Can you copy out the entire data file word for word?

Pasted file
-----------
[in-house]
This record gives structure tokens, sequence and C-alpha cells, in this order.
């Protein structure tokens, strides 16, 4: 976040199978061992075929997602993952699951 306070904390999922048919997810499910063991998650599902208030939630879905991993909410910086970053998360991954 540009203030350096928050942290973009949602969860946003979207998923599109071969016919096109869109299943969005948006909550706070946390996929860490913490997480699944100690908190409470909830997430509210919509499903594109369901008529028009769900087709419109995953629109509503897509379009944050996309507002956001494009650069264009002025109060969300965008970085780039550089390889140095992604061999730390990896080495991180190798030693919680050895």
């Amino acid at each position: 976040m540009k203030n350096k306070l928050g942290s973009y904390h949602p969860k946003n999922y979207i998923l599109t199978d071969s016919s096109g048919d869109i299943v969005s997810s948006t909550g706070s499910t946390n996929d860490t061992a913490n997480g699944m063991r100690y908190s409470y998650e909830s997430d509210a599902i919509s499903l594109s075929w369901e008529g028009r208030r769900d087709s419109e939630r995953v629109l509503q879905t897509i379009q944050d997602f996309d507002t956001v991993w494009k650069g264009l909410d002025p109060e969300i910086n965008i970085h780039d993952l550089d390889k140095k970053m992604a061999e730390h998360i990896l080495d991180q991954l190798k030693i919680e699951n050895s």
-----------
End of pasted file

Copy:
[in-house]
This record gives structure tokens, sequence and C-alpha cells, in this order.
């Protein structure tokens, strides 16, 4: 976040199978061992075929997602993952699951 306070904390999922048919997810499910063991998650599902208030939630879905991993909410910086970053998360991954 540009203030350096928050942290973009949602969860946003979207998923599109071969016919096109869109299943969005948006909550706070946390996929860490913490997480699944100690908190409470909830997430509210919509499903594109369901008529028009769900087709419109995953629109509503897509379009944050996309507002956001494009650069264009002025109060969300965008970085780039550089390889140095992604061999730390990896080495991180190798030693919680050895």
């Amino acid at each position: 976040m540009k203030n350096k306070l928050g942290s973009y904390h949602p969860k946003n999922y979207i998923l599109t199978d071969s016919s096109g048919d869109i299943v969005s997810s948006t909550g706070s499910t946390n996929d860490t061992a913490n997480g699944m063991r100690y908190s409470y998650e909830s997430d509210a599902i919509s499903l594109s075929w369901e008529g028009r208030r769900d087709s419109e939630r995953v629109l509503q879905t897509i379009q944050d997602f996309d507002t956001v991993w494009k650069g264009l909410d002025p109060e969300i910086n965008i970085h780039d993952l550089d390889k140095k970053m992604a061999e730390h998360i990896l080495d991180q991954l190798k030693i919680e699951n050895s």